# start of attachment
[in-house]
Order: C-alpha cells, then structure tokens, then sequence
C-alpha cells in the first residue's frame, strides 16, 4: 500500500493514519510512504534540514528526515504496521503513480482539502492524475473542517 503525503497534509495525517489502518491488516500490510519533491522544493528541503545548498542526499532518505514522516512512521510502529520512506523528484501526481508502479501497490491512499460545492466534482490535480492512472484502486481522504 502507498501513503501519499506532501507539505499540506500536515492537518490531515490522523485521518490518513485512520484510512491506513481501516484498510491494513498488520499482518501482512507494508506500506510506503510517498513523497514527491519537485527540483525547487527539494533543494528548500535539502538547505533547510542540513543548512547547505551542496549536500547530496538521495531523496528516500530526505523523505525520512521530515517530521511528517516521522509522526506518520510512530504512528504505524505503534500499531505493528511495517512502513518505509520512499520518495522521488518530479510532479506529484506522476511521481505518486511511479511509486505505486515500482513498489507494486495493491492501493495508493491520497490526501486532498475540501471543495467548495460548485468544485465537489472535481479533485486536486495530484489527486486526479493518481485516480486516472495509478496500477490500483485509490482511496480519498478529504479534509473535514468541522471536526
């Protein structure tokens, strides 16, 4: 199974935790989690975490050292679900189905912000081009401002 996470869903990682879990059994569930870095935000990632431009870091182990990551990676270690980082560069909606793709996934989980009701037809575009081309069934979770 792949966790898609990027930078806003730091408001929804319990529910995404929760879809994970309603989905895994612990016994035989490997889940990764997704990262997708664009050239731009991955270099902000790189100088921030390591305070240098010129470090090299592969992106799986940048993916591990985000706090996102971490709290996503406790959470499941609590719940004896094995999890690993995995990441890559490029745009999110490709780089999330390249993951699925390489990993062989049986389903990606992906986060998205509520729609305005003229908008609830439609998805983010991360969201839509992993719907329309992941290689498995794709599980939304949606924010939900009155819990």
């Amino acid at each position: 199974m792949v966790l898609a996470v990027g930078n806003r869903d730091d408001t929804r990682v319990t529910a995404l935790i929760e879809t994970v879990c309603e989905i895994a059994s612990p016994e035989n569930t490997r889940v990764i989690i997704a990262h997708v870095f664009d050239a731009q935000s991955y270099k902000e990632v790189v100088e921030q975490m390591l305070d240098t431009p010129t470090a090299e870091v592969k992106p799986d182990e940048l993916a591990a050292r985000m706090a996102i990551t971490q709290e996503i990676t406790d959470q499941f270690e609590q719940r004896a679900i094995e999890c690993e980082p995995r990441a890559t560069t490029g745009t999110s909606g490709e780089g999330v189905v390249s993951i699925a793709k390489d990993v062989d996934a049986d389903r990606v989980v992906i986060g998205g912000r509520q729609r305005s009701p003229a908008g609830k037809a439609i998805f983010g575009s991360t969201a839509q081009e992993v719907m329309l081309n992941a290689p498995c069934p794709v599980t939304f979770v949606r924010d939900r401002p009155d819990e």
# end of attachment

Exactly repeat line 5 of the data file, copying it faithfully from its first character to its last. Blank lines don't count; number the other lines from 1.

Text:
């Amino acid at each position: 199974m792949v966790l898609a996470v990027g930078n806003r869903d730091d408001t929804r990682v319990t529910a995404l935790i929760e879809t994970v879990c309603e989905i895994a059994s612990p016994e035989n569930t490997r889940v990764i989690i997704a990262h997708v870095f664009d050239a731009q935000s991955y270099k902000e990632v790189v100088e921030q975490m390591l305070d240098t431009p010129t470090a090299e870091v592969k992106p799986d182990e940048l993916a591990a050292r985000m706090a996102i990551t971490q709290e996503i990676t406790d959470q499941f270690e609590q719940r004896a679900i094995e999890c690993e980082p995995r990441a890559t560069t490029g745009t999110s909606g490709e780089g999330v189905v390249s993951i699925a793709k390489d990993v062989d996934a049986d389903r990606v989980v992906i986060g998205g912000r509520q729609r305005s009701p003229a908008g609830k037809a439609i998805f983010g575009s991360t969201a839509q081009e992993v719907m329309l081309n992941a290689p498995c069934p794709v599980t939304f979770v949606r924010d939900r401002p009155d819990e």